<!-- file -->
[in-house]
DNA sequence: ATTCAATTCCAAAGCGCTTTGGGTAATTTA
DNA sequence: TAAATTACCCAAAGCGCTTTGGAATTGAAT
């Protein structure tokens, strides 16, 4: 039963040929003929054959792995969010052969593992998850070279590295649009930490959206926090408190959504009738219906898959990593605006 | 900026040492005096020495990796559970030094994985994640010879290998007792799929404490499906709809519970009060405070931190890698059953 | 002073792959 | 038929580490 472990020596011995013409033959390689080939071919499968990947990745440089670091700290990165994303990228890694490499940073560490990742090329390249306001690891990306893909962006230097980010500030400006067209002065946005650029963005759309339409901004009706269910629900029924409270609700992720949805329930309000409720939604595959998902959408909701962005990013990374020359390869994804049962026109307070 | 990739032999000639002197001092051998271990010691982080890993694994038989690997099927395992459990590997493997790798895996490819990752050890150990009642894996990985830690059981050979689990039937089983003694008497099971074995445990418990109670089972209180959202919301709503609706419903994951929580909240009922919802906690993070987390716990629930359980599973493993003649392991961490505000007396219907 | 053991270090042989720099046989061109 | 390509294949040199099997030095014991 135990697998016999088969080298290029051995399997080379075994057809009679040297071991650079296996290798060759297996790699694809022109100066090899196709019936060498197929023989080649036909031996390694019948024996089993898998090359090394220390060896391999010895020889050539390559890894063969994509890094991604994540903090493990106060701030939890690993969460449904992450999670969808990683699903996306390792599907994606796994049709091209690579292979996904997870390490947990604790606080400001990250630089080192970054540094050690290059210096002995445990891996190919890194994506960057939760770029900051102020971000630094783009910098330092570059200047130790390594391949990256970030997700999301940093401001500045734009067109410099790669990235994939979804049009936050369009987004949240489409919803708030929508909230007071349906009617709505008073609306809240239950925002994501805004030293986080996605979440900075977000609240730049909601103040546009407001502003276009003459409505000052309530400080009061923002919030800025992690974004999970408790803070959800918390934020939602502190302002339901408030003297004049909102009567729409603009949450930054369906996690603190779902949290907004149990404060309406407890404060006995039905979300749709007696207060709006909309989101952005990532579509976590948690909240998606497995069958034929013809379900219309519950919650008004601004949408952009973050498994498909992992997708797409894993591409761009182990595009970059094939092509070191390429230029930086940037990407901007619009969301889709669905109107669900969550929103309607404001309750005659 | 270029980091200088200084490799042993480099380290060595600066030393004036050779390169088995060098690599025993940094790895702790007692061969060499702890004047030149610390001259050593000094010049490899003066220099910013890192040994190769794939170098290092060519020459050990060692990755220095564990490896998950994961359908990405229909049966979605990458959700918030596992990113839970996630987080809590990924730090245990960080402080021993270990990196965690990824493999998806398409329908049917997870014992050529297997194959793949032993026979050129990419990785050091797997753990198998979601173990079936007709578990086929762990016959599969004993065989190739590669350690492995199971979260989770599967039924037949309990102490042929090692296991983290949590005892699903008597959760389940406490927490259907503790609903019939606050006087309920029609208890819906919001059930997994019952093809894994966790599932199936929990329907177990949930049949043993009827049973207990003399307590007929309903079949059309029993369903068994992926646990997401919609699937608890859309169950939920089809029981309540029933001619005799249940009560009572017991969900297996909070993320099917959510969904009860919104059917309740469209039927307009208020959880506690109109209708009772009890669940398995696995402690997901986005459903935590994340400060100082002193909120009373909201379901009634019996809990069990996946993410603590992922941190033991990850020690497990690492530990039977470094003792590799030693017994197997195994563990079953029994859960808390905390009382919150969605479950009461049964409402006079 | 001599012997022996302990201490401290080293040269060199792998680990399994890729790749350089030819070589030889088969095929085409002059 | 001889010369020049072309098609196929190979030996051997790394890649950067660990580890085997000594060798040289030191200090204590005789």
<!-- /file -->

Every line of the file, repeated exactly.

[in-house]
DNA sequence: ATTCAATTCCAAAGCGCTTTGGGTAATTTA
DNA sequence: TAAATTACCCAAAGCGCTTTGGAATTGAAT
């Protein structure tokens, strides 16, 4: 039963040929003929054959792995969010052969593992998850070279590295649009930490959206926090408190959504009738219906898959990593605006 | 900026040492005096020495990796559970030094994985994640010879290998007792799929404490499906709809519970009060405070931190890698059953 | 002073792959 | 038929580490 472990020596011995013409033959390689080939071919499968990947990745440089670091700290990165994303990228890694490499940073560490990742090329390249306001690891990306893909962006230097980010500030400006067209002065946005650029963005759309339409901004009706269910629900029924409270609700992720949805329930309000409720939604595959998902959408909701962005990013990374020359390869994804049962026109307070 | 990739032999000639002197001092051998271990010691982080890993694994038989690997099927395992459990590997493997790798895996490819990752050890150990009642894996990985830690059981050979689990039937089983003694008497099971074995445990418990109670089972209180959202919301709503609706419903994951929580909240009922919802906690993070987390716990629930359980599973493993003649392991961490505000007396219907 | 053991270090042989720099046989061109 | 390509294949040199099997030095014991 135990697998016999088969080298290029051995399997080379075994057809009679040297071991650079296996290798060759297996790699694809022109100066090899196709019936060498197929023989080649036909031996390694019948024996089993898998090359090394220390060896391999010895020889050539390559890894063969994509890094991604994540903090493990106060701030939890690993969460449904992450999670969808990683699903996306390792599907994606796994049709091209690579292979996904997870390490947990604790606080400001990250630089080192970054540094050690290059210096002995445990891996190919890194994506960057939760770029900051102020971000630094783009910098330092570059200047130790390594391949990256970030997700999301940093401001500045734009067109410099790669990235994939979804049009936050369009987004949240489409919803708030929508909230007071349906009617709505008073609306809240239950925002994501805004030293986080996605979440900075977000609240730049909601103040546009407001502003276009003459409505000052309530400080009061923002919030800025992690974004999970408790803070959800918390934020939602502190302002339901408030003297004049909102009567729409603009949450930054369906996690603190779902949290907004149990404060309406407890404060006995039905979300749709007696207060709006909309989101952005990532579509976590948690909240998606497995069958034929013809379900219309519950919650008004601004949408952009973050498994498909992992997708797409894993591409761009182990595009970059094939092509070191390429230029930086940037990407901007619009969301889709669905109107669900969550929103309607404001309750005659 | 270029980091200088200084490799042993480099380290060595600066030393004036050779390169088995060098690599025993940094790895702790007692061969060499702890004047030149610390001259050593000094010049490899003066220099910013890192040994190769794939170098290092060519020459050990060692990755220095564990490896998950994961359908990405229909049966979605990458959700918030596992990113839970996630987080809590990924730090245990960080402080021993270990990196965690990824493999998806398409329908049917997870014992050529297997194959793949032993026979050129990419990785050091797997753990198998979601173990079936007709578990086929762990016959599969004993065989190739590669350690492995199971979260989770599967039924037949309990102490042929090692296991983290949590005892699903008597959760389940406490927490259907503790609903019939606050006087309920029609208890819906919001059930997994019952093809894994966790599932199936929990329907177990949930049949043993009827049973207990003399307590007929309903079949059309029993369903068994992926646990997401919609699937608890859309169950939920089809029981309540029933001619005799249940009560009572017991969900297996909070993320099917959510969904009860919104059917309740469209039927307009208020959880506690109109209708009772009890669940398995696995402690997901986005459903935590994340400060100082002193909120009373909201379901009634019996809990069990996946993410603590992922941190033991990850020690497990690492530990039977470094003792590799030693017994197997195994563990079953029994859960808390905390009382919150969605479950009461049964409402006079 | 001599012997022996302990201490401290080293040269060199792998680990399994890729790749350089030819070589030889088969095929085409002059 | 001889010369020049072309098609196929190979030996051997790394890649950067660990580890085997000594060798040289030191200090204590005789």